delusion


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delusion

 [dĕ-loo´zhun]
a false belief that is firmly maintained in spite of incontrovertible and obvious proof to the contrary and in spite of the fact that other members of the culture do not share the belief. adj., adj delu´sional.
bizarre delusion one that is patently absurd, with no possible basis in fact.
delusion of control the delusion that one's thoughts, feelings, and actions are not one's own but are being imposed by someone else or some other external force.
depressive delusion a delusion that is congruent with a predominant depressed mood, such as a delusion of serious illness, poverty, or spousal infidelity.
erotomanic delusion a delusional conviction that some other person, usually of higher status and often famous, is in love with the individual; it is one of the subtypes of delusional disorder.
fragmentary d's unconnected delusions not organized around a coherent theme.
delusion of grandeur (grandiose delusion) delusional conviction of one's own importance, power, or knowledge, or that one is, or has a special relationship with, a deity or a famous person. It is one of the subtypes of delusional disorder.
delusion of jealousy a delusional belief that one's spouse or lover is unfaithful, based on erroneous inferences drawn from innocent events imagined to be evidence and often resulting in confrontation with the accused. It is one of the subtypes of delusional disorder.
mixed delusion one in which no central theme predominates. It is one of the subtypes of delusional disorder.
delusion of negation (nihilistic delusion) a depressive delusion that the self, part of the self, part of the body, other persons, or the whole world has ceased to exist.
paranoid d's an older term for delusion of grandeur and delusion of persecution; its use is discouraged.
delusion of persecution a delusion that one is being attacked, harassed, cheated, persecuted, or conspired against. It is one of the subtypes of delusional disorder.
delusion of reference a delusional conviction that ordinary events, objects, or behaviors of others have particular and unusual meanings specifically for oneself.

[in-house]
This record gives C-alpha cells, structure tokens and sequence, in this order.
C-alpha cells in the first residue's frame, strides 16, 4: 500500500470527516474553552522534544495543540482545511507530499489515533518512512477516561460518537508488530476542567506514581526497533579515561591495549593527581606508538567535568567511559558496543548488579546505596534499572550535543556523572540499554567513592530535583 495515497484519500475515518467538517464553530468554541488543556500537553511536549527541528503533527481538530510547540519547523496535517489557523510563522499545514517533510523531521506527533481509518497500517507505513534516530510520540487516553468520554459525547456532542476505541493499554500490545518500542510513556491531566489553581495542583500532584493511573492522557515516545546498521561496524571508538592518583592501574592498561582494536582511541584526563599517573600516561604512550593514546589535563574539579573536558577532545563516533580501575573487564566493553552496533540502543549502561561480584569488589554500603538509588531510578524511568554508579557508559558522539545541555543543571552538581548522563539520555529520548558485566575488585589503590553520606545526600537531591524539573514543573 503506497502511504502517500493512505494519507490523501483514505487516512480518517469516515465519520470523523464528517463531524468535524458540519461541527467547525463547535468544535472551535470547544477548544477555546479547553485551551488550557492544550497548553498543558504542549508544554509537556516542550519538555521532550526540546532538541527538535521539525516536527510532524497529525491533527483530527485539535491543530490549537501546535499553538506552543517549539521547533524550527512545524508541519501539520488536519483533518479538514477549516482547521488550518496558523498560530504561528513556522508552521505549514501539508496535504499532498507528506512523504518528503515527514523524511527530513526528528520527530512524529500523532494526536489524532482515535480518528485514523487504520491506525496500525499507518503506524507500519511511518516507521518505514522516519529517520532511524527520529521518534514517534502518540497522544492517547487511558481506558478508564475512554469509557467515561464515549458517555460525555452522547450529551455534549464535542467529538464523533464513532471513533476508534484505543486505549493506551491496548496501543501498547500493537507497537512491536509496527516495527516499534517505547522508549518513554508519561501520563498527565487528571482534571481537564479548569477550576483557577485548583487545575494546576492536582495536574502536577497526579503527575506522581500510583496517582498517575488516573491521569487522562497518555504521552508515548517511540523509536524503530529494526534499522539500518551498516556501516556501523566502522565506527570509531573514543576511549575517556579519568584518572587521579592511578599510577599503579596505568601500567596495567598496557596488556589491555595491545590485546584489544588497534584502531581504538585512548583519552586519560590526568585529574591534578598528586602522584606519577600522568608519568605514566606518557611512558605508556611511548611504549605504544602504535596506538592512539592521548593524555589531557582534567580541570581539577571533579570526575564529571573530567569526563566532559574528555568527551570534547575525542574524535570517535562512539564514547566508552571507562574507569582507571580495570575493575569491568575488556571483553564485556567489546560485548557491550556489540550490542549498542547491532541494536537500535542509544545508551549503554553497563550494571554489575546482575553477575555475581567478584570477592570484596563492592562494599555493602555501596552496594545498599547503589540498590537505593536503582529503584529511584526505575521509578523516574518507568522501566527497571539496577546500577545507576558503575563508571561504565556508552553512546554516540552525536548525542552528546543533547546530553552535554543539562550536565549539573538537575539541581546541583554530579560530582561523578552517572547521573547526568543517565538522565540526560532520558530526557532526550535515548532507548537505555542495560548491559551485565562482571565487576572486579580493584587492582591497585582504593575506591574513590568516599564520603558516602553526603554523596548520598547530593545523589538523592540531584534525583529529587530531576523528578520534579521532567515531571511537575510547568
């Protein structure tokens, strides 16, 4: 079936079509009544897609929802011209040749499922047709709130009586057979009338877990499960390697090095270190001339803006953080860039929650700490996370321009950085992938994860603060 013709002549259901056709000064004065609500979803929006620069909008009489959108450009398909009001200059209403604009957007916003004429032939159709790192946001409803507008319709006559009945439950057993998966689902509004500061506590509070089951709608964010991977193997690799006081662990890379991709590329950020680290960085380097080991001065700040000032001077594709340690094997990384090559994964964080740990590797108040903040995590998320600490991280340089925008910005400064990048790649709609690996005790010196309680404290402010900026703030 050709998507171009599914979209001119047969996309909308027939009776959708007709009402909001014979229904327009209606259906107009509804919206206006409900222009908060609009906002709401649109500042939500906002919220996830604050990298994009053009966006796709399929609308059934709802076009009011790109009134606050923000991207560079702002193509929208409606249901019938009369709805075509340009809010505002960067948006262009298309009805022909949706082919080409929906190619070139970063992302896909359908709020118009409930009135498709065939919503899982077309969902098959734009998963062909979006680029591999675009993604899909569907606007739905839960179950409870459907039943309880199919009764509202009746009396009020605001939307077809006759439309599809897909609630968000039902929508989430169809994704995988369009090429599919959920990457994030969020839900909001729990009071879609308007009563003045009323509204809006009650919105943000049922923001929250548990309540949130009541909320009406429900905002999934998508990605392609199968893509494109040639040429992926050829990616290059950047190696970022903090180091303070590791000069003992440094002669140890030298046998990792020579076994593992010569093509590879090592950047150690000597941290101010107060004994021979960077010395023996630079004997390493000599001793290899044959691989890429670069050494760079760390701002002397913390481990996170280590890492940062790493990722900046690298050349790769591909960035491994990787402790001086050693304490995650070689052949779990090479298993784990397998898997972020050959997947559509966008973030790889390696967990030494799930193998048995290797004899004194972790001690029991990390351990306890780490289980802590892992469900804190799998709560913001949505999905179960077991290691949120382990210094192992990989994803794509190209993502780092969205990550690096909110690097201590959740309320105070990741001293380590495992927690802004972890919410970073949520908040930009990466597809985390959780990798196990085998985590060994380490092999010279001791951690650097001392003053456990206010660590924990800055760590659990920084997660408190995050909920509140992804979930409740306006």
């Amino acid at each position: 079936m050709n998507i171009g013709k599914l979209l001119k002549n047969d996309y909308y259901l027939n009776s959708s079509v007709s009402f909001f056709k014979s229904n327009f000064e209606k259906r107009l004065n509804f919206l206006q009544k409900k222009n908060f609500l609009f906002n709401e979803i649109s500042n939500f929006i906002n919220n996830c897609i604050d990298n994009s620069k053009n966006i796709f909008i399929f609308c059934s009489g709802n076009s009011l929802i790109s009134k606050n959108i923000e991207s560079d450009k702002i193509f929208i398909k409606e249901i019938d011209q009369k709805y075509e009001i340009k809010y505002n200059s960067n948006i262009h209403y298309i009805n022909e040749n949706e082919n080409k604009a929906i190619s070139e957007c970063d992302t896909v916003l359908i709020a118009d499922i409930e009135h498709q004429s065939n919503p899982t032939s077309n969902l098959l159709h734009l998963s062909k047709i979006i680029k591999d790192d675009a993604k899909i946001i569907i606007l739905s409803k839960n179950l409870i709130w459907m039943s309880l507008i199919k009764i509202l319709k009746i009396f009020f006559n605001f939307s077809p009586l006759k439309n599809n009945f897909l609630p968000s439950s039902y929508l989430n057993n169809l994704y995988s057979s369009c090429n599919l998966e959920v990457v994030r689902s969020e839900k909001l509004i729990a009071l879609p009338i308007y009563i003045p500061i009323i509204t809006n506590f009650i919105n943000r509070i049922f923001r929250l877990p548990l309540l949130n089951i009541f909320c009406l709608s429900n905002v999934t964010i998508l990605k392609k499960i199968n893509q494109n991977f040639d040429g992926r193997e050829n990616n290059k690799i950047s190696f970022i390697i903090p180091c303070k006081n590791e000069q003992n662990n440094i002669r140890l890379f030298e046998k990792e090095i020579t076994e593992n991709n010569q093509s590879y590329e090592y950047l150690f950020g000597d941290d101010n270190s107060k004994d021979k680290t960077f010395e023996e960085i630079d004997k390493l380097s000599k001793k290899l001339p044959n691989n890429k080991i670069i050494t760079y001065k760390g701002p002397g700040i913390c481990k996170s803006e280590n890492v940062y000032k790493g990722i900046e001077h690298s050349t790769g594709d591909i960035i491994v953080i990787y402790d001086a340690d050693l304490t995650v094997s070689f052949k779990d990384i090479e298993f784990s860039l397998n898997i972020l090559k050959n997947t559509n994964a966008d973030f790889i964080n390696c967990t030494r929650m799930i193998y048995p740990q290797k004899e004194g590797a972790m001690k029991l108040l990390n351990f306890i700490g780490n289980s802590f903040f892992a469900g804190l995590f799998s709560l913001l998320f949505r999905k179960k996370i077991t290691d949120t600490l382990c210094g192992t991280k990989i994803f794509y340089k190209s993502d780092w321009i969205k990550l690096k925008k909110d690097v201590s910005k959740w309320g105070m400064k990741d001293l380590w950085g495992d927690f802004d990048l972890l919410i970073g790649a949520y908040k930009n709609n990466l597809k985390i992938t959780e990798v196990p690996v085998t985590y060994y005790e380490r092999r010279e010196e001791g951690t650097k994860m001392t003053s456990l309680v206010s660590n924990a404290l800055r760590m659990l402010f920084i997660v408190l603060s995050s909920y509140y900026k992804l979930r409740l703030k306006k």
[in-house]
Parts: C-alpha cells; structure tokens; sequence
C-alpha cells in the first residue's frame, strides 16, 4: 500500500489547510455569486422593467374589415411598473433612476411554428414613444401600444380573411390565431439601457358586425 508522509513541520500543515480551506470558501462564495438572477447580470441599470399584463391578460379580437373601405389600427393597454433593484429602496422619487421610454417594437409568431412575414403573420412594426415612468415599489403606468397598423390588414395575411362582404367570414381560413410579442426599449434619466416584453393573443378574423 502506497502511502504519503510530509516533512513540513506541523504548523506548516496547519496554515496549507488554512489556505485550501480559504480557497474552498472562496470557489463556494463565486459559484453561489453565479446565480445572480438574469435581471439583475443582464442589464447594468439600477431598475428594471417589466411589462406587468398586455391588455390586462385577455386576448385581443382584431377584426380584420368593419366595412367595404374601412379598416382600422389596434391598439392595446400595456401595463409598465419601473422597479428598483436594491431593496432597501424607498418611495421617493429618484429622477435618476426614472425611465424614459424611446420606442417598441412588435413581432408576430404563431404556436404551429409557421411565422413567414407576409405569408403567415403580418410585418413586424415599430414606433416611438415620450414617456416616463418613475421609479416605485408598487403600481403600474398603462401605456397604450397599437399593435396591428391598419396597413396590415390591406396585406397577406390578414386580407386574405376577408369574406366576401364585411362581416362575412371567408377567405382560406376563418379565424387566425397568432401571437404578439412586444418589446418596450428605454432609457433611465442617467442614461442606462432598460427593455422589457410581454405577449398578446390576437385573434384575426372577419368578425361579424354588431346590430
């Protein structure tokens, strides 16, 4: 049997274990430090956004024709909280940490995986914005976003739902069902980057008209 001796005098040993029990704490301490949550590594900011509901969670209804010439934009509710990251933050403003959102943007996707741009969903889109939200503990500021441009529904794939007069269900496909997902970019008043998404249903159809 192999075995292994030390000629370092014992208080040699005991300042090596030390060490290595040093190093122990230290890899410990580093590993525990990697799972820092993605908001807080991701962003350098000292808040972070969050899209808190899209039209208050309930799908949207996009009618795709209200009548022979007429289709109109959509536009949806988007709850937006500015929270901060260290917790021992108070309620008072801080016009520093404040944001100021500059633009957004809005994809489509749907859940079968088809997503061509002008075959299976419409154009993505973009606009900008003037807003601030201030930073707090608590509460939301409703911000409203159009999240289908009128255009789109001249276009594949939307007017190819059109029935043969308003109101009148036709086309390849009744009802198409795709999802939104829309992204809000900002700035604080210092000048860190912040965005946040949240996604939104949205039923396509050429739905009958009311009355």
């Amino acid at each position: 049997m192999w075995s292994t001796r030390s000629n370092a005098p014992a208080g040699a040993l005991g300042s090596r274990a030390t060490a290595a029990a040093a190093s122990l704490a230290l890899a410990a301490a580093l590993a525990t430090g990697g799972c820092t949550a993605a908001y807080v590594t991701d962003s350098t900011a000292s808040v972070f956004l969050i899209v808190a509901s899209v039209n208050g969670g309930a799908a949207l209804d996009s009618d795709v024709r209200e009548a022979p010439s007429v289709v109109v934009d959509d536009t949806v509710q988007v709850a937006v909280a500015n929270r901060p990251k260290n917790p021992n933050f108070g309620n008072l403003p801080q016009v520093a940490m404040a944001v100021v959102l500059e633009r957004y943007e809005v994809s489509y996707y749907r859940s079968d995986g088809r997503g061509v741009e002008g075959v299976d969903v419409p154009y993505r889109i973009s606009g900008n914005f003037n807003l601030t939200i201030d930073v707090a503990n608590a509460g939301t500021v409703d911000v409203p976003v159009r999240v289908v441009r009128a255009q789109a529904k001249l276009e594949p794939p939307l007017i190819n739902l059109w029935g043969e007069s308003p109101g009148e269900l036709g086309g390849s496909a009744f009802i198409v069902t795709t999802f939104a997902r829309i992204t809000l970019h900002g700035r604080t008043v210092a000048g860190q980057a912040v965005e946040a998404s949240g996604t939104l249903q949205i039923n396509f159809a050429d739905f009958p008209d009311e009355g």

somatic delusion a delusion that there is some alteration in a bodily organ or its function. It is one of the subtypes of delusional disorder.
systematized d's a group of delusions organized around a common theme; typical of delusional disorders or paranoid schizophrenia.

de·lu·sion

(dĕ-lū'zhŭn), Do not confuse this word with hallucination or illusion.
A false belief or wrong judgment, sometimes associated with hallucinations, held with conviction despite evidence to the contrary.
[L. de-ludo, pp. -lusus, to play false, deceive, fr. ludo, to play]

delusion

/de·lu·sion/ (dĕ-loo´zhun) an idiosyncratic false belief that is firmly maintained in spite of incontrovertible and obvious proof or evidence to the contrary.delu´sional
bizarre delusion  one that is patently absurd, with no possible basis in fact.
delusion of control  the delusion that one's thoughts, feelings, and actions are not one's own but are being imposed by someone else or other external force.
depressive delusion  one that is congruent with a predominant depressed mood.
erotomanic delusion  one associated with erotomania.
delusion of grandeur , grandiose delusion delusional conviction of one's own importance, power, or knowledge or that one is, or has a special relationship with, a deity or a famous person.
delusion of jealousy  a delusional belief that one's spouse or lover is unfaithful, based on erroneous inferences drawn from innocent events imagined to be evidence.
mixed delusion  one in which no central theme predominates.
delusion of negation , nihilistic delusion a depressive delusion that the self or part of the self, part of the body, other persons, or the whole world has ceased to exist.
delusion of persecution  a delusion that one is being attacked, harassed, persecuted, cheated, or conspired against.
delusion of reference  a delusional conviction that ordinary events, objects, or behaviors of others have particular and unusual meanings specifically for oneself.
systematized delusions  a group of delusions organized around a common theme.

delusion

(dĭ-lo͞o′zhən)
n.
a. A false belief or opinion: labored under the delusion that success was at hand.
b. Psychiatry A false belief or perception that is a manifestation of a mental illness: delusions of persecution.